Microsoft files Google complaint with EU
Microsoft files a formal complaint against Google with the European Commission, claiming the latter was trying to create a walled garden around search.
Microsoft has filed a formal complaint against Google with the European Commission (EC), accusing its rival of anti-competitive behaviour.
It marks the first time Microsoft has filed an antitrust complaint with the EC and comes as Google is being investigated by the same body over whether it broke European competition law.
Google has faced a number of investigations into its competitive actions in the US, where it has less of a market share than in Europe.
In its EC filing, the Redmond giant claimed Google was guilty of engaging "in a broadening pattern of walling off access to content and data" which rivals needed to compete in the market and attract advertisers.
Microsoft gave a number of examples where it believed Google had impeded competition, including the 2006 acquisition of YouTube.
According to Microsoft, Google implemented "a growing number of technical measures" to prevent other search engines from including YouTube videos in results.
Google was also accused of blocking Windows Phone 7 devices from using YouTube properly, preventing access to extra services, such as the ability to find favourites and see ratings.
"Microsoft is ready to release a high quality YouTube app for Windows Phone," said Brad Smith, vice president and general counsel for Microsoft, on a blog.
"We just need permission to access YouTube in the way that other phones already do, permission Google has refused to provide."
Microsoft claimed Google also sought to prevent others from offering so-called "orphan books" those publications without a copyright holder.
The Redmond firm then moved on to advertisers, alleging Google "contractually prohibits advertisers from using their data in an interoperable way with other search advertising platforms, such as Microsoft's adCenter."
"This makes it much more costly for Google's advertisers to run portions of their campaigns with any competitor, and thus less likely that they will do so," Smith said.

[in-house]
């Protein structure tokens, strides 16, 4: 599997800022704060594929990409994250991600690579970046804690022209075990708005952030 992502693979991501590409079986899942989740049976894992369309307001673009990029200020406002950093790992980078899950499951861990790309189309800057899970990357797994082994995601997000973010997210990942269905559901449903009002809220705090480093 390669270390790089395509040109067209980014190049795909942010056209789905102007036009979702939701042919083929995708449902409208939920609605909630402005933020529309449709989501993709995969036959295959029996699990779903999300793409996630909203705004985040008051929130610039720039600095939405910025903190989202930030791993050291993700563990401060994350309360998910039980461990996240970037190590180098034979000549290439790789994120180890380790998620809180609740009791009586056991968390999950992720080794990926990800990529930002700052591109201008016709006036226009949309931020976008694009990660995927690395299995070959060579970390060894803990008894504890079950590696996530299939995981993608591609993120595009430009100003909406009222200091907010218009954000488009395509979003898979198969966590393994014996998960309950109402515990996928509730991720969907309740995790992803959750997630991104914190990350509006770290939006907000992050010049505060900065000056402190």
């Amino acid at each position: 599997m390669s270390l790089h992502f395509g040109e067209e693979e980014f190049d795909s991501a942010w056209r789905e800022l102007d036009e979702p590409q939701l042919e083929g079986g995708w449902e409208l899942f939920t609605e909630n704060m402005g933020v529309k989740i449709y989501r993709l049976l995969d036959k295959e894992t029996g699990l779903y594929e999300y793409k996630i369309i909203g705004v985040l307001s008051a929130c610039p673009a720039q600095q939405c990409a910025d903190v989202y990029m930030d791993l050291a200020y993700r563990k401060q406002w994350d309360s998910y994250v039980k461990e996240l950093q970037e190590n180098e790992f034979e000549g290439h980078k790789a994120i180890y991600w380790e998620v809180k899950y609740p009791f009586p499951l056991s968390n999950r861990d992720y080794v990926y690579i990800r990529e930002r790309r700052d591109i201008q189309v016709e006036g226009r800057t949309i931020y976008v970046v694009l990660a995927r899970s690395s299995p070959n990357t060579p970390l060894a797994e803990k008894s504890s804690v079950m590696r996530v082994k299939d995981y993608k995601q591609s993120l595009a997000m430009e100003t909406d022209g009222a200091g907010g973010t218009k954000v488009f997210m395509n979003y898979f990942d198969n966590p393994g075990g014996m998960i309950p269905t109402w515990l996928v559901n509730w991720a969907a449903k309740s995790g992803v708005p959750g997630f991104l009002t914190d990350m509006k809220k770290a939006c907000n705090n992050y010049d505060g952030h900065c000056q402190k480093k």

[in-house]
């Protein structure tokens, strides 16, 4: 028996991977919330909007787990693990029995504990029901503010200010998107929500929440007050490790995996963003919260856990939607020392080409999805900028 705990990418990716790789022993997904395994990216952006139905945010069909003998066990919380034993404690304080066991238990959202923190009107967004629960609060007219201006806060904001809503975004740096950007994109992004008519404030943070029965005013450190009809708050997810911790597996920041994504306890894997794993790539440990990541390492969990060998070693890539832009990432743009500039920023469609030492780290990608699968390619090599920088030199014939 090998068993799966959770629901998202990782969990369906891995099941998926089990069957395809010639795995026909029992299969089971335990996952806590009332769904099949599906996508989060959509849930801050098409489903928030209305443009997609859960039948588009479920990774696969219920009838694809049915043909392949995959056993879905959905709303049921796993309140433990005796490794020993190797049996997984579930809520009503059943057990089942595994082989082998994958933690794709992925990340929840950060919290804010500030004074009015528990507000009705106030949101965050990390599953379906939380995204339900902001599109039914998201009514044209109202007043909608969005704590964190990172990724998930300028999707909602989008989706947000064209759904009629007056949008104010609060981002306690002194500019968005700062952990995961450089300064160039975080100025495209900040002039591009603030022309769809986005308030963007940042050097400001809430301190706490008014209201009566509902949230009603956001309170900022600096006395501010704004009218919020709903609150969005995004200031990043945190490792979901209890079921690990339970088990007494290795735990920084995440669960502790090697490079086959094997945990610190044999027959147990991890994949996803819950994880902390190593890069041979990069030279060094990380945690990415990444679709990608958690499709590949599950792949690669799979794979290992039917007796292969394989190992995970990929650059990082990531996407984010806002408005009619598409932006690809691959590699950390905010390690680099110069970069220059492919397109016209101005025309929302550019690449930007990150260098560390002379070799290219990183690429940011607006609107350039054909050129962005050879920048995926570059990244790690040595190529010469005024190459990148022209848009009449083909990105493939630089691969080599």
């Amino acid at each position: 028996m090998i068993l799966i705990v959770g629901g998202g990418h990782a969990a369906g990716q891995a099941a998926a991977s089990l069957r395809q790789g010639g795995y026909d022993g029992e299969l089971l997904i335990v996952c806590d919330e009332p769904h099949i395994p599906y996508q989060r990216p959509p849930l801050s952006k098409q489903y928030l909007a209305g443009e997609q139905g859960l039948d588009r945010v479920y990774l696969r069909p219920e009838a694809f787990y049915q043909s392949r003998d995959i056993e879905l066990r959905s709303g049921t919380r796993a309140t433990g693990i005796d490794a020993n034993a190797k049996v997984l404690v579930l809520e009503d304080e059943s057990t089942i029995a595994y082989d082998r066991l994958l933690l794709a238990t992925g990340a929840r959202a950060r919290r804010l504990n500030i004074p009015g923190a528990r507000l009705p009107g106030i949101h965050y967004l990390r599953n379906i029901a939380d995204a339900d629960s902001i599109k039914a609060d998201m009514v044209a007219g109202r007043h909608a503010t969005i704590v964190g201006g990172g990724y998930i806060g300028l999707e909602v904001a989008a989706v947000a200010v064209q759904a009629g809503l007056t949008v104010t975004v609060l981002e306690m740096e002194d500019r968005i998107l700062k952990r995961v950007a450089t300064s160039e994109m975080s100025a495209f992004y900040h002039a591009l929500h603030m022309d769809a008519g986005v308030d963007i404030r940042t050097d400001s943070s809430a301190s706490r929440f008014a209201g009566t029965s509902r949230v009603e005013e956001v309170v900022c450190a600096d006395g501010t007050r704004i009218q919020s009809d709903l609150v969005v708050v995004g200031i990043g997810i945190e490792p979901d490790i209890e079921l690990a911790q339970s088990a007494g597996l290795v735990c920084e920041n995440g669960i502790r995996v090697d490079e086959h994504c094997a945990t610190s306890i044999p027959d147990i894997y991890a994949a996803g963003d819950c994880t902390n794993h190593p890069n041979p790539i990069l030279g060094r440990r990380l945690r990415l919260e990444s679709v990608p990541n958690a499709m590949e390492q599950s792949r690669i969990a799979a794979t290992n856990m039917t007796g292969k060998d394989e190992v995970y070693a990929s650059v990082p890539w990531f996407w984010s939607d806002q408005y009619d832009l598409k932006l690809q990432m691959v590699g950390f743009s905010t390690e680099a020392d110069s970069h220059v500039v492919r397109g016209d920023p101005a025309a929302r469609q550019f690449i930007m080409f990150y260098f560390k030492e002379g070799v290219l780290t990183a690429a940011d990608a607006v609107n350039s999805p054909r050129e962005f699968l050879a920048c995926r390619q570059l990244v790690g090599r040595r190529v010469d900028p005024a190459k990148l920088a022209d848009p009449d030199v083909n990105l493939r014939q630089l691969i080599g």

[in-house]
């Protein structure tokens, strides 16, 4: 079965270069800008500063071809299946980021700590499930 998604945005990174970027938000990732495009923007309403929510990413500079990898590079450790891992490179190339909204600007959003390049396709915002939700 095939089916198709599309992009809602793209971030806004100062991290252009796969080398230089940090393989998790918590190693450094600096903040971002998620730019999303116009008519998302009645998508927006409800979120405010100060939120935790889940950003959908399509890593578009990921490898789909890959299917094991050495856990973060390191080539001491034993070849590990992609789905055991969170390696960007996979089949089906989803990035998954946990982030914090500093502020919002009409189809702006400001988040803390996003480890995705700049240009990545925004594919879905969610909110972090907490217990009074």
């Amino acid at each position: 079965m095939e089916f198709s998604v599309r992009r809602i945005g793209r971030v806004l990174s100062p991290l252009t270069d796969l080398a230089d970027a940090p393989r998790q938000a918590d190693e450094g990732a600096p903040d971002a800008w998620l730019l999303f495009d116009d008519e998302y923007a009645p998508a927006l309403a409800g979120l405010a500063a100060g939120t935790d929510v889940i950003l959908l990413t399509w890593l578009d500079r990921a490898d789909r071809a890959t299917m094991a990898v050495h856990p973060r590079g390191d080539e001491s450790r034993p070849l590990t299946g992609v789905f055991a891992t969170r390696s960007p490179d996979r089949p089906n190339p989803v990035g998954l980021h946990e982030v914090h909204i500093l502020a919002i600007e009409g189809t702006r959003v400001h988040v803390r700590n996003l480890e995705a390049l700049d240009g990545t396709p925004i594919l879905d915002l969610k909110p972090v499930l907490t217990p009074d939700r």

"That is a significant problem because most advertisers figure that they have to advertise first with Google."
Microsoft also suggested Google had got its claws into search boxes within websites by contractually blocking "leading websites in Europe from distributing competing search boxes."
"Finally, we share the concerns expressed by many others that Google discriminates against would-be competitors by making it more costly for them to attain prominent placement for their advertisements."
"Microsoft has provided the Commission with a considerable body of expert analysis concerning how search engine algorithms work and the competitive significance of promoting or demoting various advertisements."
In a statement sent to IT PRO, a Google spokesperson said the firm was not surprised Microsoft had taken the step as a subsidiary - Ciao.de - was one of the original complainants which sparked the EU investigation.
"For our part, we continue to discuss the case with the European Commission and we're happy to explain to anyone how our business works," the spokesperson added.
The search spat between Microsoft and Google stepped up a notch earlier this year, when the Redmond giant was accused of copying Google results.
Google claimed it saw various URLs from its own search results appear in Bing "with increasing frequency for all kinds of queries."
Microsoft denied the claims, saying it used "multiple signals and approaches in ranking search results."
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